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CEI Report Calls for Executive Order to Shine Light on Guidance Documents and Other "Regulatory Dark Matter"

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The Competitive Enterprise Institute (CEI) released a new report today, calling on the White House to issue a new executive order to highlight and strengthen the review and control of sub-regulatory guidance documents. In his report, “A Partial Eclipse of the Administrative State? A Case for an Executive Order to Rein in Guidance Documents and Other ‘Regulatory Dark Matter,’” CEI Vice President for Policy Wayne Crews argues that over-delegation by Congress to agencies, regulatory overreach by those agencies, and court deference to both has led to a proliferation of guidance documents, policy statements, memoranda, bulletins, letters and other such “regulatory dark matter” regarded by the regulated community as binding in practice, even if not technically binding in law.  

Last week, the U.S. House of Representatives passed the GOOD (Guidance Out Of Darkness) Act, which would provide greater transparency and disclosure by requiring agencies to make guidance documents available online in an easy-to-find format for the public. Senator Ron Johnson’s (R-Wis.) companion version should be a bipartisan regulatory accountability measure, but the political environment in the Senate casts doubt on passage. Regardless, additional steps beyond reporting are required that call for a presidential executive order at this stage.  

“Despite cutting the American people out of the process, guidance documents are nonetheless frequently treated as binding by businesses and individuals; this undermines constitutional order and fosters abuse of the law governing ordinary notice-and-comment regulations,” said Crews. “Since congressional action is unlikely to actively restrain the overuse of guidance documents in the future, President Trump should issue a new, well-crafted executive order to elevate this issue as a national concern and explicitly, permanently strengthen the review and control of ‘regulatory dark matter.’”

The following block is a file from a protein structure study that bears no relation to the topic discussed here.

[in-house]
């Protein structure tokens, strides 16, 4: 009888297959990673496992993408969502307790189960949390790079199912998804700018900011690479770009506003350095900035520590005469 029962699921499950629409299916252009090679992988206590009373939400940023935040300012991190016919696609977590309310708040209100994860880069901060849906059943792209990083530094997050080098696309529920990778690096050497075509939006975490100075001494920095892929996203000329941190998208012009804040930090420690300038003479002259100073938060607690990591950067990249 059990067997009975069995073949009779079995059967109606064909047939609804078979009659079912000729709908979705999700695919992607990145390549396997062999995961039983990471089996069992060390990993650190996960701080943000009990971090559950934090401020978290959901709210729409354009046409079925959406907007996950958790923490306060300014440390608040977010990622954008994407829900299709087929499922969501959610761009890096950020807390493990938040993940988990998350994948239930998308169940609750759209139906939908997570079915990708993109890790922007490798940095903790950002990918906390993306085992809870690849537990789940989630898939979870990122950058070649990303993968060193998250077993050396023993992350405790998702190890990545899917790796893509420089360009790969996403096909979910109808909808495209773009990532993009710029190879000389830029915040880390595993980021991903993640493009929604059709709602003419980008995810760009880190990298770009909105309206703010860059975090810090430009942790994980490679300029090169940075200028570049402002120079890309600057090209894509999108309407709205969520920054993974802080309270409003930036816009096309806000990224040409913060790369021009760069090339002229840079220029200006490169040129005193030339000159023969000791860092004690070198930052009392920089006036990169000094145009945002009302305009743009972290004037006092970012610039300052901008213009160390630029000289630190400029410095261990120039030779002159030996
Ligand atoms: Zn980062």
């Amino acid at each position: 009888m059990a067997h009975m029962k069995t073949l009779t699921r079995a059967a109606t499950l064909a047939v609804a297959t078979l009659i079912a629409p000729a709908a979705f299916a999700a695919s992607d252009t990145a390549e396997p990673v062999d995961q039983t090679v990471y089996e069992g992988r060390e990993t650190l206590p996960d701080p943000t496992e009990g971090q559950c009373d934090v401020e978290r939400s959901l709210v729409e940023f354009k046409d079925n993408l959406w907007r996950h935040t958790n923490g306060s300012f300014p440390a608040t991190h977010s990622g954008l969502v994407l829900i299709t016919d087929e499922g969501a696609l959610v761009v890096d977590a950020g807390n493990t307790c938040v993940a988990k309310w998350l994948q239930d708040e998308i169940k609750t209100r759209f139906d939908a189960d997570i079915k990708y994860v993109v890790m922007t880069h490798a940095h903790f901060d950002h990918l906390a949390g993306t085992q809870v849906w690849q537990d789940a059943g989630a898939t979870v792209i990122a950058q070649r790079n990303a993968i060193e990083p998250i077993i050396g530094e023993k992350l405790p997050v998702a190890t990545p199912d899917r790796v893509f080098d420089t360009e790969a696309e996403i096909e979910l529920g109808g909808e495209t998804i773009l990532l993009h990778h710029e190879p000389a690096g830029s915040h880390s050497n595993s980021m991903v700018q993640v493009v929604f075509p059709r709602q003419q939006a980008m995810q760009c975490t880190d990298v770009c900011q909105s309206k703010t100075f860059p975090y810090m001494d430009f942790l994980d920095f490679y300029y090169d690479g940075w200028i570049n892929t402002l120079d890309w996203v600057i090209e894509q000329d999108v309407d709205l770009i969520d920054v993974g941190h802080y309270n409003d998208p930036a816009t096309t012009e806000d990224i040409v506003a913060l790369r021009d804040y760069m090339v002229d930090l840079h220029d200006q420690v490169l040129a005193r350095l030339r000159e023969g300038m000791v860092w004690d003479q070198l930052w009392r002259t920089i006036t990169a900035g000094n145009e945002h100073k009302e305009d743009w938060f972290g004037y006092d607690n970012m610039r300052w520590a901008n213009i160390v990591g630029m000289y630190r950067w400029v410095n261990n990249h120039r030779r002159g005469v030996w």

In order to ensure the executive order has lasting effect, like President Reagan’s seminal executive order 12,291 on Office of Management and Budget regulatory analysis, Crews recommends the executive order should contain specific provisions unlikely to be overturned by future presidents, including:

  • Reaffirming already “official” and semi-official procedures for guidance oversight
  • Improving disclosure of specific guidance and compiling summary statistics
  • Incorporating guidance into the annual Regulatory Plan and the Unified Agenda
  • Designating guidance as “regulatory” or “deregulatory”
  • Modifying the Congressional Review Act’s reporting template to clearly designate guidance
  • Affirming that agency guidance is null unless submitted to GAO and Congress

“Until Congress is ready to resume its role in overseeing regulatory policy, the only way to provide transparency and restrain the surge of ‘regulatory dark matter’ is for the president to act,” said Crews.

You can view the full report here.

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